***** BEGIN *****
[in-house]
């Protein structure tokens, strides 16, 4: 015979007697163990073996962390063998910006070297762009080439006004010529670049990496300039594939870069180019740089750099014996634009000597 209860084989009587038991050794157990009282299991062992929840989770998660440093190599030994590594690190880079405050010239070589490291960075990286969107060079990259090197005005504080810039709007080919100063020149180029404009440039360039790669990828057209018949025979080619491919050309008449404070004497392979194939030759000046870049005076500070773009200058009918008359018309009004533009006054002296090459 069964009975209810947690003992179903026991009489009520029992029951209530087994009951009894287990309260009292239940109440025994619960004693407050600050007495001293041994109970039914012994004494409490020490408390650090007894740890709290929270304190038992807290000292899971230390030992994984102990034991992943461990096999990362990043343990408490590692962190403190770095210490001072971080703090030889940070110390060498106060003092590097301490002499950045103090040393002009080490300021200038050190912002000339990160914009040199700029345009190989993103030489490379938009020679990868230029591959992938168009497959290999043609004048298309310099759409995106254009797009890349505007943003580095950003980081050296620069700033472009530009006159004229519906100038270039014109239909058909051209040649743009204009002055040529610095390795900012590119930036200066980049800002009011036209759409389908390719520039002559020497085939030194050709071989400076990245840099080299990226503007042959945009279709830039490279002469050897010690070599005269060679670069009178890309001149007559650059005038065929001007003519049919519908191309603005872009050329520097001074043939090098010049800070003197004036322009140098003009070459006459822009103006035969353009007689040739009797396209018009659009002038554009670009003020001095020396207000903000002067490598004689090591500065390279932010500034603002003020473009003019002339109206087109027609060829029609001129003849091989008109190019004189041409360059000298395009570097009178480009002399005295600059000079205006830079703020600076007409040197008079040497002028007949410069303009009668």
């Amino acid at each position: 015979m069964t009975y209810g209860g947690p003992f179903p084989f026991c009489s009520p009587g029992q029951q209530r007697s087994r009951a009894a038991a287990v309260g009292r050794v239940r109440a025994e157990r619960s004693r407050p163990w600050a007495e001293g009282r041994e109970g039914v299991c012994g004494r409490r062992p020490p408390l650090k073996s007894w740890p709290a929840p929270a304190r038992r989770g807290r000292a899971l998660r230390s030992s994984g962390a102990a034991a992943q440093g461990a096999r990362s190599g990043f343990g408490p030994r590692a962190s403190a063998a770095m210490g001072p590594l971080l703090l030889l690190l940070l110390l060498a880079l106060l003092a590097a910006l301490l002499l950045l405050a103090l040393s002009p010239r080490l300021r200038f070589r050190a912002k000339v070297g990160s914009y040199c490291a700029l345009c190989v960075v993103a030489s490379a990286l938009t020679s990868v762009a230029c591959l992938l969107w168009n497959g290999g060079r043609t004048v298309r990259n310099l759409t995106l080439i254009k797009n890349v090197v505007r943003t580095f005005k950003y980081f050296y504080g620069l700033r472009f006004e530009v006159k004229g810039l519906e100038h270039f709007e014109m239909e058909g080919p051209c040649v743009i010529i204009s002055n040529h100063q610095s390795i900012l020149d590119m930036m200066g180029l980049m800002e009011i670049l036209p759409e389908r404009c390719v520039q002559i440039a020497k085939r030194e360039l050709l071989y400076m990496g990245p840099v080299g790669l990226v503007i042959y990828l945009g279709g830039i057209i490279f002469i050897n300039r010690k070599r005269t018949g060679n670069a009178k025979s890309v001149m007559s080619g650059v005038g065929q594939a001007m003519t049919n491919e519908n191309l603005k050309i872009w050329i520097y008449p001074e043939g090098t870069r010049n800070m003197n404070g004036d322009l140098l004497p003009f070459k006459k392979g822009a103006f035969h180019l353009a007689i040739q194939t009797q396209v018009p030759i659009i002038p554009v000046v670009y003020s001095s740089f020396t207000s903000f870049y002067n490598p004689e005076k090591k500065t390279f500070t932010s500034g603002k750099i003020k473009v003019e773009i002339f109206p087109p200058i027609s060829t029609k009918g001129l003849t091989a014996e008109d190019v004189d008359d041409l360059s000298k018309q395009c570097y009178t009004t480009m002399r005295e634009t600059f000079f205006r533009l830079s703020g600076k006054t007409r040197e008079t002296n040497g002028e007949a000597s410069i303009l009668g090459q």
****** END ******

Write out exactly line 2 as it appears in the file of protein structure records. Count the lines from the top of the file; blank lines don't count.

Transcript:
């Protein structure tokens, strides 16, 4: 015979007697163990073996962390063998910006070297762009080439006004010529670049990496300039594939870069180019740089750099014996634009000597 209860084989009587038991050794157990009282299991062992929840989770998660440093190599030994590594690190880079405050010239070589490291960075990286969107060079990259090197005005504080810039709007080919100063020149180029404009440039360039790669990828057209018949025979080619491919050309008449404070004497392979194939030759000046870049005076500070773009200058009918008359018309009004533009006054002296090459 069964009975209810947690003992179903026991009489009520029992029951209530087994009951009894287990309260009292239940109440025994619960004693407050600050007495001293041994109970039914012994004494409490020490408390650090007894740890709290929270304190038992807290000292899971230390030992994984102990034991992943461990096999990362990043343990408490590692962190403190770095210490001072971080703090030889940070110390060498106060003092590097301490002499950045103090040393002009080490300021200038050190912002000339990160914009040199700029345009190989993103030489490379938009020679990868230029591959992938168009497959290999043609004048298309310099759409995106254009797009890349505007943003580095950003980081050296620069700033472009530009006159004229519906100038270039014109239909058909051209040649743009204009002055040529610095390795900012590119930036200066980049800002009011036209759409389908390719520039002559020497085939030194050709071989400076990245840099080299990226503007042959945009279709830039490279002469050897010690070599005269060679670069009178890309001149007559650059005038065929001007003519049919519908191309603005872009050329520097001074043939090098010049800070003197004036322009140098003009070459006459822009103006035969353009007689040739009797396209018009659009002038554009670009003020001095020396207000903000002067490598004689090591500065390279932010500034603002003020473009003019002339109206087109027609060829029609001129003849091989008109190019004189041409360059000298395009570097009178480009002399005295600059000079205006830079703020600076007409040197008079040497002028007949410069303009009668």